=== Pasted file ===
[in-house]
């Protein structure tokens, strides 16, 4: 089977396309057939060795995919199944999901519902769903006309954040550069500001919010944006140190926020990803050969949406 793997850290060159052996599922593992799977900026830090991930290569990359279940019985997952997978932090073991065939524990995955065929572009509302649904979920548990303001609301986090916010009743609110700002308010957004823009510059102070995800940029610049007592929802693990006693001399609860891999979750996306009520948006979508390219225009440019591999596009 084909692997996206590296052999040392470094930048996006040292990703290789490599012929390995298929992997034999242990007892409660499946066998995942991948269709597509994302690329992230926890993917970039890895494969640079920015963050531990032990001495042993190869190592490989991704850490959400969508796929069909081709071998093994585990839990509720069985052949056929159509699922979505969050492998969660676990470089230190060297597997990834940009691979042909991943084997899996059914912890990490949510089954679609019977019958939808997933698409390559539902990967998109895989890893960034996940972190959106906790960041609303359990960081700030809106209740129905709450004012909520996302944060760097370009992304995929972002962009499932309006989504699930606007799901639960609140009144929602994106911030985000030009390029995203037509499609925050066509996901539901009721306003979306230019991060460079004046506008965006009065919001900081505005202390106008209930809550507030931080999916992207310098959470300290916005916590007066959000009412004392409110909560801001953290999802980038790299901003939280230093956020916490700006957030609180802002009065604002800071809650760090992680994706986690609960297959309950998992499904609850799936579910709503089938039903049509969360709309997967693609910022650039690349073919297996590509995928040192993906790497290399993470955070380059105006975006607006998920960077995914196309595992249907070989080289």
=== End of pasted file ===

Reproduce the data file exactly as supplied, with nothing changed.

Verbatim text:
[in-house]
């Protein structure tokens, strides 16, 4: 089977396309057939060795995919199944999901519902769903006309954040550069500001919010944006140190926020990803050969949406 793997850290060159052996599922593992799977900026830090991930290569990359279940019985997952997978932090073991065939524990995955065929572009509302649904979920548990303001609301986090916010009743609110700002308010957004823009510059102070995800940029610049007592929802693990006693001399609860891999979750996306009520948006979508390219225009440019591999596009 084909692997996206590296052999040392470094930048996006040292990703290789490599012929390995298929992997034999242990007892409660499946066998995942991948269709597509994302690329992230926890993917970039890895494969640079920015963050531990032990001495042993190869190592490989991704850490959400969508796929069909081709071998093994585990839990509720069985052949056929159509699922979505969050492998969660676990470089230190060297597997990834940009691979042909991943084997899996059914912890990490949510089954679609019977019958939808997933698409390559539902990967998109895989890893960034996940972190959106906790960041609303359990960081700030809106209740129905709450004012909520996302944060760097370009992304995929972002962009499932309006989504699930606007799901639960609140009144929602994106911030985000030009390029995203037509499609925050066509996901539901009721306003979306230019991060460079004046506008965006009065919001900081505005202390106008209930809550507030931080999916992207310098959470300290916005916590007066959000009412004392409110909560801001953290999802980038790299901003939280230093956020916490700006957030609180802002009065604002800071809650760090992680994706986690609960297959309950998992499904609850799936579910709503089938039903049509969360709309997967693609910022650039690349073919297996590509995928040192993906790497290399993470955070380059105006975006607006998920960077995914196309595992249907070989080289």